TandemStride launches platform to assist survivors of traumatic injury; a personal look

A peer-support platform for those with life-altering injuries. TandemStride is an app for the use and support of those with traumatic injury. It is structured as a peer-to-peer platform to connect those who are injured–from amputations to head and spinal injuries–to mentors and others to share their experiences and connect to resources. The app, available for free on Google Play and the Apple App Store, matches patients with peers who have progressed well in their recovery, with guidance from the TandemStride Assistant. It also connects them with resources such as the Trauma Survivors Network, United Spinal Association, Amputee Coalition, and the Christopher and Dana Reeve Foundation. Local trauma centers can then connect to this national network.

Last week, this Editor had the opportunity to speak with their founder, Matt Kalina. How he came to develop TandemStride threads through health tech’s latest boom and bust cycle–and loops back to the motivation of most industry founders.  He is a veteran of the late Olive AI (post-mortem here) in the GTM (go-to-market) team, was one of their first employees, and one of the last to turn out the lights. After that too-much-too-soon roller coaster, he focused on something personal, beyond another job.

Matt’s brother had a bi-lateral amputation as a college student due to a train accident in 2012. His brother’s injury and recovery had its ups and downs, but he had the important and focused help of his mother, a nurse. This led to Matt looking at others with similar injuries, which are all too common. Psychiatrists, like your Editor’s brother, see many of them in everyday practice. Beyond the physical injuries, there is PTSD coupled with loss of employment and ordinary socialization due to lack of physical ability. One in four have PTSD. But with help, they can overcome. Today, Mark Kalina is married with children, a senior analyst for the MetroHealth System in Cleveland, and works with other traumatic injury survivors. ‘A Leg To Stand On’ on LinkedIn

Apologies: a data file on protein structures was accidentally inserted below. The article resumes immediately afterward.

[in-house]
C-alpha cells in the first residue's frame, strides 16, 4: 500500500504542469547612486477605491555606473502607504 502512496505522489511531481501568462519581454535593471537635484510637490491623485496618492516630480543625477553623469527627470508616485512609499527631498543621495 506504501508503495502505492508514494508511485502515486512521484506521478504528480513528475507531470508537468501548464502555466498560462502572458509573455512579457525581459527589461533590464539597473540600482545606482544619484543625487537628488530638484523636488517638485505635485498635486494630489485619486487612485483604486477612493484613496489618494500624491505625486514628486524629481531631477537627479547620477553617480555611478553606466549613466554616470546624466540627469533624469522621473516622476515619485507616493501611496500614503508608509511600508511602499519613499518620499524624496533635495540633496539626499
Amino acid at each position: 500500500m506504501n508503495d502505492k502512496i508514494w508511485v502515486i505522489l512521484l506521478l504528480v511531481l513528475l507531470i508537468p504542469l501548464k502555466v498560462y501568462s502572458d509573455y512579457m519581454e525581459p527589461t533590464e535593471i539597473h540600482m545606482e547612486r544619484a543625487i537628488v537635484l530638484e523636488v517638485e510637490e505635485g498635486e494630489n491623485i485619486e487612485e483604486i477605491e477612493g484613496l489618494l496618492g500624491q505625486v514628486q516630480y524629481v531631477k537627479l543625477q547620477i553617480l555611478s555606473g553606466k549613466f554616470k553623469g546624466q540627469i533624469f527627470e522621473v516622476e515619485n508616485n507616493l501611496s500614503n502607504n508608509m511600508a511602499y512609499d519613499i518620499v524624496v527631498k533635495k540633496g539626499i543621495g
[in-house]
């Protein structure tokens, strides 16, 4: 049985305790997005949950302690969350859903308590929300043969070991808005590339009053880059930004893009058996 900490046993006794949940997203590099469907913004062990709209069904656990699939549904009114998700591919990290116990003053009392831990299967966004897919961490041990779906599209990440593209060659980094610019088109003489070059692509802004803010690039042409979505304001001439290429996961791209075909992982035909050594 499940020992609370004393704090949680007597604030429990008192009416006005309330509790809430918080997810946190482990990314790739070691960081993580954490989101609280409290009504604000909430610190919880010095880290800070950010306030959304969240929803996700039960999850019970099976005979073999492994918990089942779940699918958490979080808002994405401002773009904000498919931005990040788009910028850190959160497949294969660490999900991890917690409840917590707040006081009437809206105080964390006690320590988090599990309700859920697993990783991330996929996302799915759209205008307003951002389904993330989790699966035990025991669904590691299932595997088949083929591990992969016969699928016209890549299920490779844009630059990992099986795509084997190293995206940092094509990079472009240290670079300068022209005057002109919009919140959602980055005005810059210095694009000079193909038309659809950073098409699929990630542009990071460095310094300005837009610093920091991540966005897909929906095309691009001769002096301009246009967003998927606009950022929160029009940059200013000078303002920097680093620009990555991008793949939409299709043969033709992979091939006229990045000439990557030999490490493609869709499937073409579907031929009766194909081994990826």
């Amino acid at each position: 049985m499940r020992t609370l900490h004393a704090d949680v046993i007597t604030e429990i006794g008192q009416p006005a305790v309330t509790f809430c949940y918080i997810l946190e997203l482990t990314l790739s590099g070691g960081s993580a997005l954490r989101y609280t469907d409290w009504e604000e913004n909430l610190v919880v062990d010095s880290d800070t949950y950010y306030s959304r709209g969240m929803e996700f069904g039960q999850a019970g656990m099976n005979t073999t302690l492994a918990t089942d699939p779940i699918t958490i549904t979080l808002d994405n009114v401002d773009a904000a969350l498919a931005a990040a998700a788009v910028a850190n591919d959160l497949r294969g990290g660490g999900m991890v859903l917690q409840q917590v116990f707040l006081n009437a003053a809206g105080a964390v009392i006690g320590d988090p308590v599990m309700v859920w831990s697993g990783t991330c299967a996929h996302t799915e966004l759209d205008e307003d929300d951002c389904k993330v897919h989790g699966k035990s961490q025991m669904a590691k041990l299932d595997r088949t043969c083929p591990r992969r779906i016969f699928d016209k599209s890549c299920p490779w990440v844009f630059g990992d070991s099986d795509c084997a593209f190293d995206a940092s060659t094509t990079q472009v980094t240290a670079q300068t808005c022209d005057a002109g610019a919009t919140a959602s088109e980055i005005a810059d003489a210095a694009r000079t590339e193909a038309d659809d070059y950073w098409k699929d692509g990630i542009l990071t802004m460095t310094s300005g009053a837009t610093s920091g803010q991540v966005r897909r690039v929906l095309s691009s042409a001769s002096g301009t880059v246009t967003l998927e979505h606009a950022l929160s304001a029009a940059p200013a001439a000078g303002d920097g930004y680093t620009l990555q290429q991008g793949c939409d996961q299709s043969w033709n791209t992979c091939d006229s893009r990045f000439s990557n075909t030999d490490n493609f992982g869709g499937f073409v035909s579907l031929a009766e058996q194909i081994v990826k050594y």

We discussed the extent and the effect of traumatic injury. Globally, there are 140 million who experience one or more traumatic injuries. These disproportionately affect lower to middle-income and minority people. Based on claims analysis, an Ohio study found that 13% of Medicaid beneficiaries have had physical trauma in the prior year. Timing and quality of rehabilitation are vital to better outcomes, to recovering ability and gaining employment. But there are a lot of gaps not only in treatment but also in the total picture–moving the injured back to their ‘stride’ in life. One in five ‘recidivize’, according to Matt, which means they lose ground after recovery and can wind up back in acute care. Reducing that number is key not only to better individual outcomes, but also to reducing long-term costs to insurers and Medicaid.

As part of the launch, TandemStride, based in Cleveland, is partnered with Molina Healthcare to support members in Ohio recovering from traumatic injury. Collaborating with trauma-focused associations also provides them with technology they did not have before, according to Sue Prentiss, executive director of the American Trauma Society, home to the Trauma Survivors Network. 

What is disturbing is how on a national level, support and resources for traumatic injury haven’t been available or organized for the civilian population. Veterans have the VA and deep resources there, with delivery the problem. Yet we have maybe a dozen or more telemental health services jockeying for business, with a new entrant promising something unique every few months, an overpopulation of competitors similar to what happened more slowly in telehealth. In this Editor’s view, Matt’s technology and building a network of traumatic injury survivors right now is filling a wide gap in care and recovery, connecting fragmented resources, and through community, can boost their long-term outcomes. TandemStride launch release, Matt’s launch posting on LinkedIn

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